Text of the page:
•             Studying different strains of the virus to determine if treatments are effective against them. Noroviruses are classified into five genogroups and then further divided into genotypes, Li said. "To date, at least 33 norovirus genotypes have been identified. The human norovirus found in Ohio may be different from the one in Pennsylvania or the one in California. We hope to find a technology that will work on all of them."

•             Working with a newly discovered surrogate virus, the monkey calicivirus, as a way to test the vulnerabilities in the human norovirus. "The human norovirus can't be grown in cell culture -- outside the human body -- so that's a real bottleneck in developing strategies to fight it," Li said. "Other scientists in this project are working on developing a way to grow the virus in cell culture, but until then we have to use surrogates to study the effectiveness of treatments against human norovirus." The human norovirus is in the same family as the monkey calicivirus, discovered at Tulane National Primate Research Center three years ago, Li said. The viruses have similar structures and biochemical properties, and they are genetically related to each other. In addition, the monkey calicivirus causes similar symptoms in primates (loose stools), and similarly binds to cells as the human norovirus, making it a strong surrogate, Li said.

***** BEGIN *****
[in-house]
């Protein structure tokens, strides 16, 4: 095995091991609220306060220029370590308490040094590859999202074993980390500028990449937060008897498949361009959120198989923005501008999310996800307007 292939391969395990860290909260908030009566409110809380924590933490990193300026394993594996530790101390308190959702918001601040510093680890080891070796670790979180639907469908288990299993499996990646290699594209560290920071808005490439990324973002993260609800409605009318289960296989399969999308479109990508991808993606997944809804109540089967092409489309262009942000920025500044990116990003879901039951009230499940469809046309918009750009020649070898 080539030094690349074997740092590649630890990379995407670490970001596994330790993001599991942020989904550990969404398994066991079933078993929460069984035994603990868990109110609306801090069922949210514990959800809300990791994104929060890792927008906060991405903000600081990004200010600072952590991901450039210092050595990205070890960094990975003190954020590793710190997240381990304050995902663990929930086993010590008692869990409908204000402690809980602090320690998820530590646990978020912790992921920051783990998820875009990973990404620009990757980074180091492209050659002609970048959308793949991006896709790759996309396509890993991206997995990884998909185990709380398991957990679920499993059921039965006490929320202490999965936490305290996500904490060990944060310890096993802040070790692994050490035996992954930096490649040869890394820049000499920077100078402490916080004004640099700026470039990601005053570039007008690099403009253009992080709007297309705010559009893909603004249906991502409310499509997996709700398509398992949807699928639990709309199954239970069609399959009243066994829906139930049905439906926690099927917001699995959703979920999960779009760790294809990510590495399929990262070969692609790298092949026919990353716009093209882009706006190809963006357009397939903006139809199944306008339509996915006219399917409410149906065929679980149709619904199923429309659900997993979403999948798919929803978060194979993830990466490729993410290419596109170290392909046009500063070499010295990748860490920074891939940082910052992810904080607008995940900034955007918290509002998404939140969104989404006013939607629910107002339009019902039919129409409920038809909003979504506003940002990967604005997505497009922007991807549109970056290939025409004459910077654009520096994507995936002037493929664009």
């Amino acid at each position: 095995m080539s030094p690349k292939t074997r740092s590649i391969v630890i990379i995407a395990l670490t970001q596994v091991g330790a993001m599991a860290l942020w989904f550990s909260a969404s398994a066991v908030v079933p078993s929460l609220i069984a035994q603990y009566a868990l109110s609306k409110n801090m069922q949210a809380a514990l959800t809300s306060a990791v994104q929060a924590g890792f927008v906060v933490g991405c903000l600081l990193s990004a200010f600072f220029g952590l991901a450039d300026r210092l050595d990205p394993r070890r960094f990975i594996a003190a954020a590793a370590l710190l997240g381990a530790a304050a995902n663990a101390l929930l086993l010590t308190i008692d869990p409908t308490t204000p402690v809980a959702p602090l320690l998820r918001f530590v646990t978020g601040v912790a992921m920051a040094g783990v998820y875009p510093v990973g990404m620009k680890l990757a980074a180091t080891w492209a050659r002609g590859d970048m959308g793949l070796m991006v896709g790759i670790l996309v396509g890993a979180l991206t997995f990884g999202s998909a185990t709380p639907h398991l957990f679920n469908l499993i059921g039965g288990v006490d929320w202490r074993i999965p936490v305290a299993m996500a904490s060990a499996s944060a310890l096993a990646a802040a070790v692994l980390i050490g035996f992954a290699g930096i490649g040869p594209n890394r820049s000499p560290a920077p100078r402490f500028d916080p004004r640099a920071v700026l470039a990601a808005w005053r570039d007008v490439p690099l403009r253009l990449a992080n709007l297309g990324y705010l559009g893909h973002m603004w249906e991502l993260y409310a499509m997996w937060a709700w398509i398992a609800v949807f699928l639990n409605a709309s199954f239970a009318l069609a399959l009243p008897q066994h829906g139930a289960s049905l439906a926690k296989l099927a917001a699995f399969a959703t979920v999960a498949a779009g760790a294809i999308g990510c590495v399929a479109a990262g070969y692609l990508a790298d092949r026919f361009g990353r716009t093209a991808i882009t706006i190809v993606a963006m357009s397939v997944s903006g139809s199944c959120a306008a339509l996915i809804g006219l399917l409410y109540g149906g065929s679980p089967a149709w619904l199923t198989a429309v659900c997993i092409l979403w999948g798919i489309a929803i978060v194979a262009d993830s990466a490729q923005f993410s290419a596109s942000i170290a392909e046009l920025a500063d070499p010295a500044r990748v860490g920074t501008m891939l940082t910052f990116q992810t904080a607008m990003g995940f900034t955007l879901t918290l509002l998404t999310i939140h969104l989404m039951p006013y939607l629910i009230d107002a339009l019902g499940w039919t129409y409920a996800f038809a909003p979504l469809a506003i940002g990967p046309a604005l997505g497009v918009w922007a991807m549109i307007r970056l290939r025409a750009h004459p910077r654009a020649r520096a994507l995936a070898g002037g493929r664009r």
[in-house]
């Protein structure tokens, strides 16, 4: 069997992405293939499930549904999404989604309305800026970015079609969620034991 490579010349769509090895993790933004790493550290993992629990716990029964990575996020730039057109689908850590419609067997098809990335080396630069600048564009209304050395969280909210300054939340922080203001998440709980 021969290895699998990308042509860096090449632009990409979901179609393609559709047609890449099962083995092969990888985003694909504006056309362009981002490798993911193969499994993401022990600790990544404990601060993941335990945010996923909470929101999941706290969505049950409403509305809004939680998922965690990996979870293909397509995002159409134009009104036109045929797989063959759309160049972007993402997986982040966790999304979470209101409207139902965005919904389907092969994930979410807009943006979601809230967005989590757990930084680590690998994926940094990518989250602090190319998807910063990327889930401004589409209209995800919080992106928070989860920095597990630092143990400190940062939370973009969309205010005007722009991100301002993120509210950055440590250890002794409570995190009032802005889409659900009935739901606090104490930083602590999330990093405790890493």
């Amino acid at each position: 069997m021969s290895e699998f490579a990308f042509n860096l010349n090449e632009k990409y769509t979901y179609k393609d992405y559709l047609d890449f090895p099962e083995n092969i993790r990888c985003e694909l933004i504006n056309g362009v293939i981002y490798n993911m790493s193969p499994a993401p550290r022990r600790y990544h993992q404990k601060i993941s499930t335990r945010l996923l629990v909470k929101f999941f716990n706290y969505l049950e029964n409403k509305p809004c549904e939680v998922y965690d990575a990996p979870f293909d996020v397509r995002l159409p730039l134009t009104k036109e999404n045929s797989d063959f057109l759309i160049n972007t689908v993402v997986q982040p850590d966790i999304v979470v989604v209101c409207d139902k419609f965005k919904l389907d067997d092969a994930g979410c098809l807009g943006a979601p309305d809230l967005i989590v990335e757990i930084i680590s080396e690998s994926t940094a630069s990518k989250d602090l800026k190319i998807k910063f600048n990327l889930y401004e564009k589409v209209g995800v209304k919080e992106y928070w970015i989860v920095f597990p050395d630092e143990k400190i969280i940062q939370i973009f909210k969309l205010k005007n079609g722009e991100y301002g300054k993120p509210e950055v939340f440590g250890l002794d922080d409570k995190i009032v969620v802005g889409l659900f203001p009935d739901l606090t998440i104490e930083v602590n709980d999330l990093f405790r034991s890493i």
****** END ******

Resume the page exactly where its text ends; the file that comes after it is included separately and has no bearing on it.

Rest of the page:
Meanwhile, Saif's lab in Wooster is getting $500,000 for its part of the project. One portion of it involves Wang, who will study another type of calicivirus, called sapovirus. Porcine sapovirus was discovered in Saif's lab in 1980. It infects piglets in much the same way as norovirus infects humans; human strains cause diarrhea. Over the years, scientists in Saif's lab have developed novel approaches to grow sapovirus in cell culture, making it much easier to study.